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you can disagree with how i will ride my horse all you want. that doesnt mean i am going to get off of her the next time she gets a little worried.

If you didnt fall off then your horse wasnt freaking out too bad

the point of it is that the rider not freak out, and yes, you can calm a horse even if your feet arent on the ground.

and even if you can't, thats just riding. the oldest most experienced horses can and will 'freak' out like that. its not just babies.

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you can disagree with how i will ride my horse all you want. that doesnt mean i am going to get off of her the next time she gets a little worried.

If you didnt fall off then your horse wasnt freaking out too bad

the point of it is that the rider not freak out, and yes, you can calm a horse even if your feet arent on the ground.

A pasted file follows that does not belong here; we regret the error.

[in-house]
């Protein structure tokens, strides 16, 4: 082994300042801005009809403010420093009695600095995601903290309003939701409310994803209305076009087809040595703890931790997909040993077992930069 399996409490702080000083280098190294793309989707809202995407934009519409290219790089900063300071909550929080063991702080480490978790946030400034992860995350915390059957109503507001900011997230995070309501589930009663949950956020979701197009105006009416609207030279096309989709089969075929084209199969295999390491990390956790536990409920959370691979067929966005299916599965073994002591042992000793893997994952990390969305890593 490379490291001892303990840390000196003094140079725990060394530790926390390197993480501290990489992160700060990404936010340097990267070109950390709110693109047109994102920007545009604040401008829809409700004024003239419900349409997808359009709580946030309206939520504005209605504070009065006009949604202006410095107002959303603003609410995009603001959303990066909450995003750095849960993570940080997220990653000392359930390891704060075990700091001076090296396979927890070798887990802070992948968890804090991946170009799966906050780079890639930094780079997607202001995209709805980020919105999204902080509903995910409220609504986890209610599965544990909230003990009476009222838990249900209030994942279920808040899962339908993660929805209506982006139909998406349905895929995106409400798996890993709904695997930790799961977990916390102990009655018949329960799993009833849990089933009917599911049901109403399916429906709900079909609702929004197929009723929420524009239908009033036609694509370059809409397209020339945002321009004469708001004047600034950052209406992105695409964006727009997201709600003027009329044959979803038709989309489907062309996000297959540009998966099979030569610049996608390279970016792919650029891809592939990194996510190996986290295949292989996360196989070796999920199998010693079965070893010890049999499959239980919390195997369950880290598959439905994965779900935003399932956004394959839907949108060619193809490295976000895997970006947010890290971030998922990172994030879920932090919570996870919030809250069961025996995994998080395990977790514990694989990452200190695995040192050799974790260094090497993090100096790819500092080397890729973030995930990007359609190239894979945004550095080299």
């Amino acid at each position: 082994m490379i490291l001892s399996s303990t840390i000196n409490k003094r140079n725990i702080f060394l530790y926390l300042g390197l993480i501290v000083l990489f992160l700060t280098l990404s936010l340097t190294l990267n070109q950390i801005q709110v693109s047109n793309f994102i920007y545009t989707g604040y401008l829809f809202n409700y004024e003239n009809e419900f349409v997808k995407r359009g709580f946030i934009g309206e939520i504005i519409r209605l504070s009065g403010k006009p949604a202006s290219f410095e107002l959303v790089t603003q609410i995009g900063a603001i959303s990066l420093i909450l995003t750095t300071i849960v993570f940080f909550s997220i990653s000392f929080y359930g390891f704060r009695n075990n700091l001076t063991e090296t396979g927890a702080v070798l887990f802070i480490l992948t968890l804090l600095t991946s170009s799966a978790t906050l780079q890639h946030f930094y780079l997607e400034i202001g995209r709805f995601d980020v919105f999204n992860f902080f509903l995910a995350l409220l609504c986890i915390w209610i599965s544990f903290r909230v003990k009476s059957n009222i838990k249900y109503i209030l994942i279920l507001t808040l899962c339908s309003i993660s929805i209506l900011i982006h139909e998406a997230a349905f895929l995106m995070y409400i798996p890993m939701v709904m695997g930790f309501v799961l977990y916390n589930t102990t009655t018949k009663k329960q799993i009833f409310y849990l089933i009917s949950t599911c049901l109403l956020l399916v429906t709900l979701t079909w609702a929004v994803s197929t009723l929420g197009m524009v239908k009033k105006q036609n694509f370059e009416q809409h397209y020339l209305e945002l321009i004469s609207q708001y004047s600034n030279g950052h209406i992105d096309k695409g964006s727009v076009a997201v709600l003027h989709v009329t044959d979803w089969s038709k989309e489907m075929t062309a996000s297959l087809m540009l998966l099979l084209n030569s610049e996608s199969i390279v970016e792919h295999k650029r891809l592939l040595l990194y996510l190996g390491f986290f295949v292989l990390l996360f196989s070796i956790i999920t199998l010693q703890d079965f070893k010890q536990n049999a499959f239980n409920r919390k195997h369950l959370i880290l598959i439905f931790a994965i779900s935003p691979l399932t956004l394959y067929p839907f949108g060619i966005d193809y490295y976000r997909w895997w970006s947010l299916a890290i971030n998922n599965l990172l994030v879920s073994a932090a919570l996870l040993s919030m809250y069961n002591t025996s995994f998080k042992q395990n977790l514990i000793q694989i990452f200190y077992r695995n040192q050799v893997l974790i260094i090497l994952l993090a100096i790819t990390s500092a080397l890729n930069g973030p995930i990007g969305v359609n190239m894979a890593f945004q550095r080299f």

and even if you can't, thats just riding. the oldest most experienced horses can and will 'freak' out like that. its not just babies.

 

I'm not disagreeing with how you ride your horse EQ, i'm disagreeing with the scenario i brought as an example - riding a freshly broken 2 year old past a cement monster.

 

Of course you can calm a horse from on top. and of course i tend to avoid getting off at all costs.

 

but i do think a rider has to keep that option open in dangerous situations - better to be alive and to have 'lost battle of wills with your horse' than to be thrown under a bus...